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Persistent Pollutants

US EPA orders first tests of a PFAS chemical

Chemours and DuPont named to conduct safety studies on firefighting foam ingredient

by Cheryl Hogue
June 7, 2022

Chemical structure of 6:2 Fluorotelomer sulfonamide betaine.

Four companies must conduct inhalation toxicity tests on the firefighting foam ingredient 6:2 fluorotelomer sulfonamide betaine (6:2 FTAB), under a June 6 order from the US Environmental Protection Agency (EPA).

Part of the family of per- and polyfluoroalkyl substances (PFAS), 6:2 FTAB may present an unreasonable risk of injury to human health or the environment, the EPA says. Because the chemical is an insoluble solid, the manufacture, processing, or use of 6:2 FTAB may lead to the formation of particles that workers could inhale, the agency says.

This marks the first time the agency has used its authority under the Toxic Substances Control Act (TSCA) to order testing of any PFAS. The synthetic chemicals are resist to breakdown in the environment. Some PFAS are toxic, some are considered inert, and the majority, consisting of thousands of compounds, have never been tested for health effects. Currently, about 600 are made or used commercially.

The EPA order on 6:2 FTAB affects two chemical manufacturers, Chemours and DuPont, as well as two makers of firefighting foams, Johnson Controls and National Foam.

DuPont no longer makes 6:2 FTAB because it spun off its fluorochemical business into Chemours in 2015. But TSCA authorizes the EPA to include any company that made a chemical within the past 10 years in a testing order. In a statement emailed to C&EN, DuPont says it will review the applicability of EPA’s order to the corporation.

A Chemours spokesperson had no comment.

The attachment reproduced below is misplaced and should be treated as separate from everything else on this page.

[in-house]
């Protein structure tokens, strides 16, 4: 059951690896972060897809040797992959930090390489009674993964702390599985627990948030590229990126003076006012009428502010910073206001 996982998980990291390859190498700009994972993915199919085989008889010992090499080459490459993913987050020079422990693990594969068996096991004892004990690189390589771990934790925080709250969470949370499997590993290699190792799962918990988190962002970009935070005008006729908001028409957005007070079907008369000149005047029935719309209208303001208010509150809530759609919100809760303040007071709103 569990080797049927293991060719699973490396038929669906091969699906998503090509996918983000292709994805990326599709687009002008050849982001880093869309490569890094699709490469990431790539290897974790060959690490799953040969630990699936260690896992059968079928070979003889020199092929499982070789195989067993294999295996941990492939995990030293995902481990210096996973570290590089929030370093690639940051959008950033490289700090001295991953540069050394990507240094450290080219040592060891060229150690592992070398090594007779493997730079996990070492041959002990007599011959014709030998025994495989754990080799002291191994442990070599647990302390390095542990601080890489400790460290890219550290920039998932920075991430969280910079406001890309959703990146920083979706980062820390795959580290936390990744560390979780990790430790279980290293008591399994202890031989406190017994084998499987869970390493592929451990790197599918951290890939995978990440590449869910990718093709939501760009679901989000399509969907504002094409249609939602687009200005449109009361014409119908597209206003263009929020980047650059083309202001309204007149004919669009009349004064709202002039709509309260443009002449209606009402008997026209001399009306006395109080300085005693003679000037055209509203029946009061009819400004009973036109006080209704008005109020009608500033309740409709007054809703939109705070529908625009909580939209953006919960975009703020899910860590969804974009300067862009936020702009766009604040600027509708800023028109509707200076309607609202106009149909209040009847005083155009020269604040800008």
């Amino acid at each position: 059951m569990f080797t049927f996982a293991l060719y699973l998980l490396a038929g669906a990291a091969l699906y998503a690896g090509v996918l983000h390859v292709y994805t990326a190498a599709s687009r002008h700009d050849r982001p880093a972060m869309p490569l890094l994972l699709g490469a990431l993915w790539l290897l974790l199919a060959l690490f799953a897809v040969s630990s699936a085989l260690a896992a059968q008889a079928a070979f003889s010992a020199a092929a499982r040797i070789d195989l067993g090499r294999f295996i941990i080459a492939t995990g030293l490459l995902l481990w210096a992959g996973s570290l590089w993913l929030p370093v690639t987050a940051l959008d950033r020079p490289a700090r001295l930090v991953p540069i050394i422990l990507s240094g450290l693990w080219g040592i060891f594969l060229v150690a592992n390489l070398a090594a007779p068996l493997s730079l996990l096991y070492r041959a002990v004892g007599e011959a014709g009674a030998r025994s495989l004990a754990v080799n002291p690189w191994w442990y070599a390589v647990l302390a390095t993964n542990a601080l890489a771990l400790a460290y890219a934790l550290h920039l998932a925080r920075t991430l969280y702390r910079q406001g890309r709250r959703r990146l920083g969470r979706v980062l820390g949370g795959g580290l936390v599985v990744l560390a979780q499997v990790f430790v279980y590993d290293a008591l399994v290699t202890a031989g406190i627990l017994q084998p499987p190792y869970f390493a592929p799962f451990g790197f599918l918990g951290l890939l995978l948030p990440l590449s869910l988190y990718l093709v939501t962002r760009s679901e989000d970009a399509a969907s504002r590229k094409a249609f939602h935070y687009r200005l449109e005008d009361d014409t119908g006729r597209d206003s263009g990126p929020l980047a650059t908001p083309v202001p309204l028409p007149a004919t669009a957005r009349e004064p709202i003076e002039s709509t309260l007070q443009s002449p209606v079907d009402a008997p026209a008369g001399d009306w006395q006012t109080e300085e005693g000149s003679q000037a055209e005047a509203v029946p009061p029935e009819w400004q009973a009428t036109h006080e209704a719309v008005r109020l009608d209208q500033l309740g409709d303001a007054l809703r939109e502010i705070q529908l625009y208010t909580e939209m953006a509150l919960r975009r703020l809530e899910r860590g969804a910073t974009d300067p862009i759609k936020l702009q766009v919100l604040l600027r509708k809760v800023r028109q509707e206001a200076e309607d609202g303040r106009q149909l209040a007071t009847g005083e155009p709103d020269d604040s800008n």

The American Chemistry Council, the largest US association of chemical manufacturers, says in an email it believes much of the information the EPA seeks on 6:2 FTAB already exists. The agency allows companies named in a testing order to form a consortium to share the costs of toxicity studies. This would allow any business that has existing data on 6:2 FTAB to get reimbursement for its testing costs from the other companies before providing the information to the EPA.

More than 11,340 kg of 6:2 FTAB are manufactured in or imported to the US each year and at least 500 workers could be exposed to the chemical annually, according to data that companies reported to the EPA. The substance is used as a surfactant, mainly in firefighting foams that quench blazes involving liquid fuels. It is also used in some floor finishes, according to the agency. There are currently no TSCA restrictions on use of 6:2 FTAB, the order says.

The order is the first of a series the EPA plans as part of implementing its 2021 strategy for identifying toxicity data gaps about PFAS and filling them through testing, the agency says in a statement. The EPA says it will use the data provided from the 6:2 FTAB tests to boost understanding of 503 other PFAS that have similar structures to the chemical.



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